3rd Annual Tennessee Williams Festival St. Louis Coming May 10-19! Interview With Executive Artistic Director Carrie Houk
“I’ve loved Tennessee Williams since I was a child,” says the passionate Carrie Houk, as she discusses her upcoming Tennesee Williams Festival.
For almost thirty-six years, Houk has worked as casting director for film and theater. Her love of the arts goes back to her childhood, where she discovered a passion which would turn into a life-long career.
“Really, I used to read plays – and not novels – when I was a kid.”
The Executive Artistic Director fell in love with Tennessee Williams’ work at a young age and has been inspired by it ever since.
“I loved his connection to St. Louis, so in 2014 I received a grant from the regional arts commission to produce a little known Williams play called Stairs to the Roof, which takes place in St. Louis. I fell in love with the play, and saw a lot of opportunities to work with other St. Louis arts organizations to collaborate and produce something really magical.”
And that is what she did in October of 2014, with her critically acclaimed production of Stairs to the Roof at the former St Louis Artists’ Guild in Delmar – where Tennessee Williams himself used to work during his time in St. Louis.
“And what came out of that was a lot of inquiries as to why we don’t have a Tennessee Williams festival in St. Louis. There’s one in New Orleans of thirty plus years, there’s one in Provincetown which is not about twelve or thirteen years old. And there are little mini-ones in Key West every now and then. So I put a board together of St. Louis arts supporters, and we launched our festival in May of 2016.”
During that first year, Houk staged a variety of Williams one-acts. Last year’s festival featured Will Mr. Merriweather Return from Memphis? at The Stockton House in Grand Center.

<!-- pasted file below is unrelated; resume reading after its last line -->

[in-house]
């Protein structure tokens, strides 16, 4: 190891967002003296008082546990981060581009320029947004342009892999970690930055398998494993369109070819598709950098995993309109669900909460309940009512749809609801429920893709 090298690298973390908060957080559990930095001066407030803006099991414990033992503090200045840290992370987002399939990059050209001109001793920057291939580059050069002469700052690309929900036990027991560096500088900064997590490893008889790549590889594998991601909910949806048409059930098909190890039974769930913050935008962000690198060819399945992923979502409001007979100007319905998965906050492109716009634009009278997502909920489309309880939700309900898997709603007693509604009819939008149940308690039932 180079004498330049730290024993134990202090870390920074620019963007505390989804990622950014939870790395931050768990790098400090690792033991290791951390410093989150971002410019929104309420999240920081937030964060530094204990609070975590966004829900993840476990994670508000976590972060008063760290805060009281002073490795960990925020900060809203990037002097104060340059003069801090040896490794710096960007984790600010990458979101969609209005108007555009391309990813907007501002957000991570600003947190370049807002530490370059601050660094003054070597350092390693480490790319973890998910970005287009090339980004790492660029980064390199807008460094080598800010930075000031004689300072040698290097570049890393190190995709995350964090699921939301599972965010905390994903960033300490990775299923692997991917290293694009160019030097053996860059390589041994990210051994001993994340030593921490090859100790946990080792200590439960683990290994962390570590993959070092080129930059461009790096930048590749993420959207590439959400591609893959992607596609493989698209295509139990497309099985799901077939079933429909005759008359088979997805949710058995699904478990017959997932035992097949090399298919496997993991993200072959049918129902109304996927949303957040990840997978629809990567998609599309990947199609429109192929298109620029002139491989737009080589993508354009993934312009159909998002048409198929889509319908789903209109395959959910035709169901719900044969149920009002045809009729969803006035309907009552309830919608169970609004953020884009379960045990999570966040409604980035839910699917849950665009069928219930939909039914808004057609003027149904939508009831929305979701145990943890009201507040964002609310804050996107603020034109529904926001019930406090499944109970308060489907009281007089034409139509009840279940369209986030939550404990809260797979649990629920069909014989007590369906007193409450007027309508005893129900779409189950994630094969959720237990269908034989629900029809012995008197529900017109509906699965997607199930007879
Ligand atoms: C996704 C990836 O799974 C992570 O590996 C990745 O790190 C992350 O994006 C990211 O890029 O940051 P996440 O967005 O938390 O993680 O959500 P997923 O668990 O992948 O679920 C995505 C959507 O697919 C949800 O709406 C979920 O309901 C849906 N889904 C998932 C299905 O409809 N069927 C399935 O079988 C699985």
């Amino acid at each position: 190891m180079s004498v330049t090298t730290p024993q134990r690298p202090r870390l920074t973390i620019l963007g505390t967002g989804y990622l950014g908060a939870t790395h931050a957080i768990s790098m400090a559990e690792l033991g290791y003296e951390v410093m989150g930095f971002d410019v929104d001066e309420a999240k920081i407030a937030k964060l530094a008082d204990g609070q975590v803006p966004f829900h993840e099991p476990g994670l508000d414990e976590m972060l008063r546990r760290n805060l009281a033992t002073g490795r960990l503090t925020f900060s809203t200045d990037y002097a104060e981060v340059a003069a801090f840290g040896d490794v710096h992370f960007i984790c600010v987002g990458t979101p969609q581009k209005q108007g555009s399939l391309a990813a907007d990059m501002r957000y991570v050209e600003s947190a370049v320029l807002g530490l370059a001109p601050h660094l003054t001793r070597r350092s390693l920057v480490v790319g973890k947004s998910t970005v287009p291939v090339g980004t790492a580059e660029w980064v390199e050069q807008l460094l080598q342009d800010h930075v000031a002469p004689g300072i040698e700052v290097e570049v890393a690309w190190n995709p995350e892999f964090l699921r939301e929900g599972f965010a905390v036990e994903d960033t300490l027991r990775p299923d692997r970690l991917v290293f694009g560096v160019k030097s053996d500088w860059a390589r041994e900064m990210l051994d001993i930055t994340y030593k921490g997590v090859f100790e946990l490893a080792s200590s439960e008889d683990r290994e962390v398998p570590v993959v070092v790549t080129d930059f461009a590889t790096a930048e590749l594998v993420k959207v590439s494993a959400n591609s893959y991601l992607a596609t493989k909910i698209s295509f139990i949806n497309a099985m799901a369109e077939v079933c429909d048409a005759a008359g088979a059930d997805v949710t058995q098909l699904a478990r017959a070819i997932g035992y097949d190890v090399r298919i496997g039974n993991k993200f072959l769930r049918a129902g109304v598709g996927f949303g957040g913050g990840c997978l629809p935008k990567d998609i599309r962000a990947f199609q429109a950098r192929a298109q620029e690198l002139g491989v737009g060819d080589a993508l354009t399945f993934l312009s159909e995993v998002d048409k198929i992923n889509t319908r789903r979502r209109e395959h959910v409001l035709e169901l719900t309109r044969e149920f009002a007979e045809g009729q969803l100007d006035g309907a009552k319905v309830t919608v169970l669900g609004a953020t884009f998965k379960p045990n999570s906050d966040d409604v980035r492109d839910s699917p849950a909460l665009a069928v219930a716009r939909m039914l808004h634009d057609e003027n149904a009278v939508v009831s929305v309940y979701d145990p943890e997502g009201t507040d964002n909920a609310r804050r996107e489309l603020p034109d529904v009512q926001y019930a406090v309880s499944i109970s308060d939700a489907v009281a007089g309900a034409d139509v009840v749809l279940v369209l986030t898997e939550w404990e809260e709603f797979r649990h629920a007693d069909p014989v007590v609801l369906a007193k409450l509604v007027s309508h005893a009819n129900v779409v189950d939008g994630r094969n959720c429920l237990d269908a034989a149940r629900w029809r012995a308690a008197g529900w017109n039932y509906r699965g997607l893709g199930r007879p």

“I love site-specific theatre,” says Houk.
Previous festivals have also seen one-man shows, expert panels, Al Hirschfeld caricatures, and even a rare art exhibition of Williams’ paintings.
“It has only been seen once outside of Key West,” said Houk. “That ran for four months at the St. Louis University Museum of Art.”
This year’s festival, billed as “Tennessee Williams: The French Quarter Years,” is centered around the author’s Pulitzer Prize-winning play A Streetcar Named Desire. Performances take place May 10 – 19 at the Grandel Theatre.
“It’s my favorite. Streetcar to me is just the iconic Williams play. To me, it speaks ‘Tennessee Williams’ more than any of his other work. And I think, of course, it was time for us to do one of the big titles. I felt ready as a company, to produce something of such large scope. The team that we have lined up – Director Tim Ocel, the designers, our cast – are really all at the top of their game. And we have a beautiful venue in the newly renovated Grandel.”
The show opened on Broadway in 1947, starring a promising young actor named Marlon Brando as Stanley Kowalski. After receiving much acclaim for his performance, Brando would go on to star in the Academy Award-winning film adaptation directed by Elia Kazan in 1951. But if you have never seen the film, or it has been a long time, Houk recommends seeing the play first.
“I say see our production first. I love that film and Elia Kazan’s work; To me it’s one of the great classic American films. But there’s a certain magic we bring to the stage at the Grandel. We have an original score that was composed by Henry Henry Palkes. It’s just haunting, and adds another level of beauty,” says Houk. “I think there’s a lot of beauty in this play, and of course a lot of ugliness as well – which Blanche is trying to escape from. But to me, there’s nothing like live theater. And especially with this cast of stunning people who are up there on stage.”
The production stars Sophia Brown as Blanche du Bois, Nick Narcisi as Stanley Kowalski, Lana Dvorak as Stella Kowalski, and Spencer Sickmann as Mitch.
“I cast the play in the ages that Williams wrote it, which is not done very often. So that adds a certain level of authenticity,” says Houk.
In addition to the main stage production of Streetcar, there are many other exciting events going on during the festival. Opening night will feature a New Orleans-inspired parade on the sidewalk along Grandel Square, and there will be panels on Saturday, May 12. One of them features Jacob Storm, who will perform his award-winning one-man show Tennessee Rising during the first weekend of the festival.
“When Williams moved to New Orleans, he really found his spiritual home. He called it the last frontier of Bohemia. And it was where he could feel comfortable in his own skin, and he really found his creative bearings. So Jacob’s show starts there, and sort of examines his younger adulthood.”
Other events include a “Stella Shouting Contest” on May 13, and a staged reading of Interior Panic on May 19.
The 3rd Annual Tennessee Williams Festival St. Louis opens this Thursday, May 10 and runs through Saturday, May 19. Tickets are available at MetroTix. For more information, visit the official festival site at twstl.org.